Jourdan Polotan lived in Indonesia from 1993 to 2001. What did he see? He witnessed a nation – much like our devotion to Manny Pacquiao or basketball – that was fanatical about one sport.
“Football in Indonesia is very big,” Jourdan said. “Whenever my wife Jingle and I drove through the Kampungs (towns), there are two things you will always notice aside from the lush greenery – a high-walled covered structure (badminton court) and football fields. The Persetakan Sepak Bolah Seluruh Indonesia (literally, All Indonesia Football Association) has five levels in their national league. We lived in Surabaya, East Java, home of the Persebayas. Whenever there was a match in the city, we’d pay close attention on the radio. If the home team lost, their fans, known as the Boneks, had a tendency to act like the football hooligans in Europe. They’d ‘riot.’ But, good thing, the police were in control. All it meant was traffic jams – they would run around the streets, bang on car roofs, blow whistles and air horns.”
That’s why Indonesia beat the Azkals. They are rabid devotees; we’ve been stray dogs. The semi-final loss? It was sad for two reasons. One, had we beaten the hapless Myanmar in our final elimination game, we’d have faced Malaysia and, I believe, beaten them. We’d be in The Finals. Two, the home court “disadvantage” of not playing in Bacolod or Manila. That was painful; a Pinoy sure-boost that turned into 88,000 Indonesian boos.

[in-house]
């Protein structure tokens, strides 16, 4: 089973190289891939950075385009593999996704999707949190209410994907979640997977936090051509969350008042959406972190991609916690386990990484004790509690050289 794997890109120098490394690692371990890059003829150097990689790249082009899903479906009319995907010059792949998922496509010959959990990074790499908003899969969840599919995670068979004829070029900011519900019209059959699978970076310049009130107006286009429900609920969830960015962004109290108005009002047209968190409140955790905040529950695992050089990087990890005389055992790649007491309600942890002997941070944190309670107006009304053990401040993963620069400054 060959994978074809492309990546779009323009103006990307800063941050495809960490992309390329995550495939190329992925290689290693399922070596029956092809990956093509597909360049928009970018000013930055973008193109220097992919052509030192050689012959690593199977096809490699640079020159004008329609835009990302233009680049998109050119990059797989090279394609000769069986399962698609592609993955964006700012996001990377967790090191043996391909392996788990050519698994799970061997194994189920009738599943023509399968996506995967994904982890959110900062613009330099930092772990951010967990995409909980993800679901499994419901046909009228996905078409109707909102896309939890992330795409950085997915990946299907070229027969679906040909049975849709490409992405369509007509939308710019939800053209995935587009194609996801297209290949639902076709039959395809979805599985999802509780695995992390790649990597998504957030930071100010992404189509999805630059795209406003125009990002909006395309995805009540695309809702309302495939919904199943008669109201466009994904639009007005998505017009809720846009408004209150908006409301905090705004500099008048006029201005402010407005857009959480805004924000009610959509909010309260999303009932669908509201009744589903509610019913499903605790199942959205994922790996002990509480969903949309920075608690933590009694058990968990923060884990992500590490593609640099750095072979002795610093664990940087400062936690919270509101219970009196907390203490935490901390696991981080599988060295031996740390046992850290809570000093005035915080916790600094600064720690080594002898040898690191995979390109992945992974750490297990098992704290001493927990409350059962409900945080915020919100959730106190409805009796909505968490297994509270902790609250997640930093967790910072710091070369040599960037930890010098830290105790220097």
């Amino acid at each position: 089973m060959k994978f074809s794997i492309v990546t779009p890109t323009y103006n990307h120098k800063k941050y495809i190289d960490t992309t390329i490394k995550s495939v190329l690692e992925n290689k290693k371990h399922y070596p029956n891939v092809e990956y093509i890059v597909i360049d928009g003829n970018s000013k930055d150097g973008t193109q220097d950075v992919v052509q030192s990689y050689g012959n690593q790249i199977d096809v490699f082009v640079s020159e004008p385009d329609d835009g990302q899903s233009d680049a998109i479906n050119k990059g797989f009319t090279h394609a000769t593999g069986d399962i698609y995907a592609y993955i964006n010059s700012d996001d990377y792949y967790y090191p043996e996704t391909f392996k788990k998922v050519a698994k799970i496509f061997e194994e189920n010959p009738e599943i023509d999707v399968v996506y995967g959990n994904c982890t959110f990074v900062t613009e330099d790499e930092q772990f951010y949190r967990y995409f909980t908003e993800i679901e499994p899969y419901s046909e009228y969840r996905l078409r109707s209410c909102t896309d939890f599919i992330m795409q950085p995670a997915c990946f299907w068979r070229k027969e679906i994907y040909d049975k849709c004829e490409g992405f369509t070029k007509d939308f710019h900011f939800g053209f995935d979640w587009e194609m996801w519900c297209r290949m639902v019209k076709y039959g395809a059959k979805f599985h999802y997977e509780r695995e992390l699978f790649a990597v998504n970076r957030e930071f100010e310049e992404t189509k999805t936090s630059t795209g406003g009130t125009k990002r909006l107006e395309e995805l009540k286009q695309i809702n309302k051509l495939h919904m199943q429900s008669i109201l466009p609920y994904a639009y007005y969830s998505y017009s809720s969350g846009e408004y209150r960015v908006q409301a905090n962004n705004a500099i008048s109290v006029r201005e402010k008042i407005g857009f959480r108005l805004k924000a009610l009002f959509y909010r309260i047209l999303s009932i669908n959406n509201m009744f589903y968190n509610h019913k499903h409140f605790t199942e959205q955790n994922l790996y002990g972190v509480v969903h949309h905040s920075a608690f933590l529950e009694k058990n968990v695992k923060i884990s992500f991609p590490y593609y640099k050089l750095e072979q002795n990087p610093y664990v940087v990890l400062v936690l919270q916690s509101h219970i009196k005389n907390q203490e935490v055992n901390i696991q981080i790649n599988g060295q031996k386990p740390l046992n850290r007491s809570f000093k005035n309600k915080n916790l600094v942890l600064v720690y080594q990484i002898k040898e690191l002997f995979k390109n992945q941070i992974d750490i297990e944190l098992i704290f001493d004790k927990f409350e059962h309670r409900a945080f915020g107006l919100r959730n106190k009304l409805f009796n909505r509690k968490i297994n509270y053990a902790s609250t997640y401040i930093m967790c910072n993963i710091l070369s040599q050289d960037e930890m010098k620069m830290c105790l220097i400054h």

Still, it is senseless to complain. In fact, it is outrageous to say we’re “losers.” In spirit, we won. Our twin 0-1 defeats in Jakarta were moments of pride. Those weren’t debacles. The returning PHL team is now a band of superstars.
Who’d have expected — just two weeks ago — that millions of Filipinos would watch the AFF Suzuki Cup on Star Sports? That, during a dinner party, Oscar Tuason and I would talk about the Azkals? That we’d all recognize Younghusband and Etheridge and Greatwich as Pinoys? That we’d be Facebook fans (30,000+ and counting) of the PHL squad? The past 16 days since we defeated the defending Suzuki Cup champions, Vietnam, have been like a Diego Maradona-like spiral on the green grass.
Where to, now? This is the question. This momentum has to be seized and sustained. My suggestion? These football heroes should tour our 7,107 islands, distribute Mizuno balls, organize free clinics on basketball courts and barangay lots, sign autographs at SM City malls, conduct Y101 and Bombo Radyo interviews, be featured on ANC and Sports Unlimited. This unexpected success story must not be wasted. The sport of kicking is now kicking and alive.